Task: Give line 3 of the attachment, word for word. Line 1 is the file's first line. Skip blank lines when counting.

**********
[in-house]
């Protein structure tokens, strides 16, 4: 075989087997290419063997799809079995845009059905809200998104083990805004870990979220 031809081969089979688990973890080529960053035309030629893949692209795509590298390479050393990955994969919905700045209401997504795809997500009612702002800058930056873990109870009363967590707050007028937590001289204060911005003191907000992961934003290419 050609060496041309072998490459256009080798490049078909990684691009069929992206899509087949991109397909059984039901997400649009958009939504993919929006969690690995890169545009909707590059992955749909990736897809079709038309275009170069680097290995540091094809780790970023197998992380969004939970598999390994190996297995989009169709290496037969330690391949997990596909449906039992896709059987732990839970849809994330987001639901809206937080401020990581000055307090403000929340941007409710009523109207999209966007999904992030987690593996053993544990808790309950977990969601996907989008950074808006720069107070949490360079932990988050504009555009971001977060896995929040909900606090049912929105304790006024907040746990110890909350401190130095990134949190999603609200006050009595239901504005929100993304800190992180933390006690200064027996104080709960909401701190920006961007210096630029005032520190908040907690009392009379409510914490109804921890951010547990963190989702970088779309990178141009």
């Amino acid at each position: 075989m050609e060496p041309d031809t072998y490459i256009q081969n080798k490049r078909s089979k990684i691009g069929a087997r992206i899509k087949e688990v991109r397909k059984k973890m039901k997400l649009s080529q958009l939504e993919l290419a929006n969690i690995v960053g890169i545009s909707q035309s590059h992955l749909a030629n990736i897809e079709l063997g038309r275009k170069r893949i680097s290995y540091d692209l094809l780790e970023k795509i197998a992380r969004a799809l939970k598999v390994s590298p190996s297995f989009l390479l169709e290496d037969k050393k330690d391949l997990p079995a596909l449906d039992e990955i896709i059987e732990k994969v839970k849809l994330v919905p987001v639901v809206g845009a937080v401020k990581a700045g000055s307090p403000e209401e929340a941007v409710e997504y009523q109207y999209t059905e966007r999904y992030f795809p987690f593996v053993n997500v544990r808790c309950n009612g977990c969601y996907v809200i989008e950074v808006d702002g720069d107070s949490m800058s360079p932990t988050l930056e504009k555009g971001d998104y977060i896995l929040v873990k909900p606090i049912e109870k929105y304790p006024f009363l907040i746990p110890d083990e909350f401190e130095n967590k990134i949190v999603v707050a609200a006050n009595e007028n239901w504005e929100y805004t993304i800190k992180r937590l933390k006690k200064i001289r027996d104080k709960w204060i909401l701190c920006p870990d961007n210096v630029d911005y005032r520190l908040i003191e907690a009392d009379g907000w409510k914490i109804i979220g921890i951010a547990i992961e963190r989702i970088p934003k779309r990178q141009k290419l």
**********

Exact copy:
């Amino acid at each position: 075989m050609e060496p041309d031809t072998y490459i256009q081969n080798k490049r078909s089979k990684i691009g069929a087997r992206i899509k087949e688990v991109r397909k059984k973890m039901k997400l649009s080529q958009l939504e993919l290419a929006n969690i690995v960053g890169i545009s909707q035309s590059h992955l749909a030629n990736i897809e079709l063997g038309r275009k170069r893949i680097s290995y540091d692209l094809l780790e970023k795509i197998a992380r969004a799809l939970k598999v390994s590298p190996s297995f989009l390479l169709e290496d037969k050393k330690d391949l997990p079995a596909l449906d039992e990955i896709i059987e732990k994969v839970k849809l994330v919905p987001v639901v809206g845009a937080v401020k990581a700045g000055s307090p403000e209401e929340a941007v409710e997504y009523q109207y999209t059905e966007r999904y992030f795809p987690f593996v053993n997500v544990r808790c309950n009612g977990c969601y996907v809200i989008e950074v808006d702002g720069d107070s949490m800058s360079p932990t988050l930056e504009k555009g971001d998104y977060i896995l929040v873990k909900p606090i049912e109870k929105y304790p006024f009363l907040i746990p110890d083990e909350f401190e130095n967590k990134i949190v999603v707050a609200a006050n009595e007028n239901w504005e929100y805004t993304i800190k992180r937590l933390k006690k200064i001289r027996d104080k709960w204060i909401l701190c920006p870990d961007n210096v630029d911005y005032r520190l908040i003191e907690a009392d009379g907000w409510k914490i109804i979220g921890i951010a547990i992961e963190r989702i970088p934003k779309r990178q141009k290419l």